I’m Filipino American. I grew up in Brooklyn, New York, and now I live in Santa Monica, California.
I grew up in predominantly Black communities. The other Asians that I knew were mostly Filipino because their parents were nurses. My mom worked in a hospital, and she was a nurse supervisor and educator, so all the Filipinos I happened to know worked in the hospitals with my mom.
I remember when I was a kid and CHiPs was on TV, I was like, “Hey, that guy kind of looks like me.” I watched CHiPs because of Erik Estrada, not knowing he wasn’t Asian! Like, “Oh, you kind of look like me. Close enough.” And then of course it was just Bruce Lee and Jackie Chan. I got excited when things would come out and Asian males were in there, like when the “Mortal Kombat” movie came out. Growing up, it was few and far between.
I’m straight, and when it comes to sexuality and masculinity, I was always comfortable with myself. Masculinity in America in general is fairly toxic and fragile, and I noticed that very early on. So I never needed that kind of tough-guy masculine validation.
But, I mean, I did grow up in Brooklyn, so I didn’t want to be a pushover. And just being a different race, you kind of had a target on your back. What’s socially programmed is that we’re not masculine, we’re kind of easy targets, we’re passive. So you kind of have to put your foot down in certain situations. I mean there were a few situations, like, “Well, I know I’m going to get beat up. Let me make sure they don’t have a gun, or anything to stab me, but I’ve got to talk some shit and just take the beating.” Not just take the beating, but take the beating swinging. You know, someone has to have a black eye while I hopefully don’t have any broken bones. That was a reality I had to grow up with.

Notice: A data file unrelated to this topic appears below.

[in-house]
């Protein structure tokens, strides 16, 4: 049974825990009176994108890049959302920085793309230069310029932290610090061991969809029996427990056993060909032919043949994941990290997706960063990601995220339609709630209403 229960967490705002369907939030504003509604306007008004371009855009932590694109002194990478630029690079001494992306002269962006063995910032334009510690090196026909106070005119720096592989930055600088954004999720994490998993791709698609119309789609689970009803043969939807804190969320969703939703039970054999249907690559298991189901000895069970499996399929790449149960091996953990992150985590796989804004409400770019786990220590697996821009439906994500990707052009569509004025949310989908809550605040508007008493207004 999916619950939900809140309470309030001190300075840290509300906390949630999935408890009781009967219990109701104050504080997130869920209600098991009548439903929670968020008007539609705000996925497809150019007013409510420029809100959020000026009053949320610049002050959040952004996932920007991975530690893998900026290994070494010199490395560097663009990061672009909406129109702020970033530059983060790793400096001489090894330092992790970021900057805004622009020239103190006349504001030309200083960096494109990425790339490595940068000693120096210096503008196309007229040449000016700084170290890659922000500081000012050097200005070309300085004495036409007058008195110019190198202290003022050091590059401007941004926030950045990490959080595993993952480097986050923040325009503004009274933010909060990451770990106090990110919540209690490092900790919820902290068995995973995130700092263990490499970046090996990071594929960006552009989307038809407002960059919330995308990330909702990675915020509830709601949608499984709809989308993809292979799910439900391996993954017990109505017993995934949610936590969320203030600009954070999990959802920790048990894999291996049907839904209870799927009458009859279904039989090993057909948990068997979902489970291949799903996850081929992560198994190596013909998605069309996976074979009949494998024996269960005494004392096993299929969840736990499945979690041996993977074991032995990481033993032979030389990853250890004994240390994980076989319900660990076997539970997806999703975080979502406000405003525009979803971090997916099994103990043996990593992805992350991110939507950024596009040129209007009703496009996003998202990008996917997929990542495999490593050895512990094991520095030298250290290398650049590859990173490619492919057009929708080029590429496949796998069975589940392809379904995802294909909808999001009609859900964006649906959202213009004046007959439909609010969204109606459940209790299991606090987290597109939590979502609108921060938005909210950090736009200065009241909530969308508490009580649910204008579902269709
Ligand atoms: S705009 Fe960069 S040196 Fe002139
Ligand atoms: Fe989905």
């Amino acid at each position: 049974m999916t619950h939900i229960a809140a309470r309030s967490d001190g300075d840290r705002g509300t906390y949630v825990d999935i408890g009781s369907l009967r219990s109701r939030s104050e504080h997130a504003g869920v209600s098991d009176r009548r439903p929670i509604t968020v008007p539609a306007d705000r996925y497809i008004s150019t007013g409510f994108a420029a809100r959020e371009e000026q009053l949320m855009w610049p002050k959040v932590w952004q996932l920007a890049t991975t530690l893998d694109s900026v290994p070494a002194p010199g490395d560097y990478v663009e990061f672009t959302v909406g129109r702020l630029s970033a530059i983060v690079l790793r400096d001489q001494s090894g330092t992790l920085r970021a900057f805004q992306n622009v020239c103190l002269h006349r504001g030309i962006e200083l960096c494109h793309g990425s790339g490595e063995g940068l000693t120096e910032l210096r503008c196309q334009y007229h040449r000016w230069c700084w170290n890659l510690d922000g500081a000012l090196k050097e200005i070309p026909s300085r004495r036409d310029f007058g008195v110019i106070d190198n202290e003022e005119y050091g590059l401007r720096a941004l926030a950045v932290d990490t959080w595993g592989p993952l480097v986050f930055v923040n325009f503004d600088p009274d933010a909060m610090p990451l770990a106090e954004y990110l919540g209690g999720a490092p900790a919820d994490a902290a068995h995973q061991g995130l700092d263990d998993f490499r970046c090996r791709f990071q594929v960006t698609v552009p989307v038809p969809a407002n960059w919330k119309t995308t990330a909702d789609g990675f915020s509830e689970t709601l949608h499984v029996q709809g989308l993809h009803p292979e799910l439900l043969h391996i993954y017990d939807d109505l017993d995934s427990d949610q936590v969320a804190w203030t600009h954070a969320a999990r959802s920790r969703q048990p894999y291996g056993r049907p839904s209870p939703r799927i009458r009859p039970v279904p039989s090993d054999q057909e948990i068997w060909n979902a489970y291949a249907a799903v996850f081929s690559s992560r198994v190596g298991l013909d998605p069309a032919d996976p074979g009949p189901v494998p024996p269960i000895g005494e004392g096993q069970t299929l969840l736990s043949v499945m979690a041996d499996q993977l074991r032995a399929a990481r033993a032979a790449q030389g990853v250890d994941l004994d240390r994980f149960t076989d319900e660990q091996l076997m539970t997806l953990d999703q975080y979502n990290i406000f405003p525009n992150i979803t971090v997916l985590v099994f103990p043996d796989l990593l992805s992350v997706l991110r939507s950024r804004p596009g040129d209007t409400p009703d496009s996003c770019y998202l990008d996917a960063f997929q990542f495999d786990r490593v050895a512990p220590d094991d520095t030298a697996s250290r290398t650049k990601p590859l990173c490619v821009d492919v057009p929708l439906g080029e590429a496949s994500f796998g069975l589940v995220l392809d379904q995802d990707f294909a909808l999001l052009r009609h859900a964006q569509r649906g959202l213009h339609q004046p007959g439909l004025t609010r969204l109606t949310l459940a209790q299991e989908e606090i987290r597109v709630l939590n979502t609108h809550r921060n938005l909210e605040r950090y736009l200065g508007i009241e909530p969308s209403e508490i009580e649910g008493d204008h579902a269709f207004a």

Right now what I do for a living is a form of objectification. I’m a stripper, so I put myself on stage, I take my clothes off, and I get judged. That’s my job. And hopefully you’re judged positively based on your performance or what kind of fantasy you’re giving off.
So I think you should just own your space as you normally would, be yourself, and hopefully people will accept it. I think people are being a little bit more open-minded, but will it ever be fair? I don’t think so. For an Asian male, what do you have to bring to the table to be equal? You have to be extra good looking, you have to be extra smart, you have to make extra money. You have to compensate to equal the mediocrity of another race.
I’m just saying “Asian” to say “Asian.” But we know what you mean when you put a certain tone to it within the context. They know it’s derogatory, and they know that you know it’s derogatory. I think it’s time for people to acknowledge their own programming, what’s being told to them socially, and start to open their minds up a little bit. I think you should look within yourself and then realize your biases and don’t project them on others.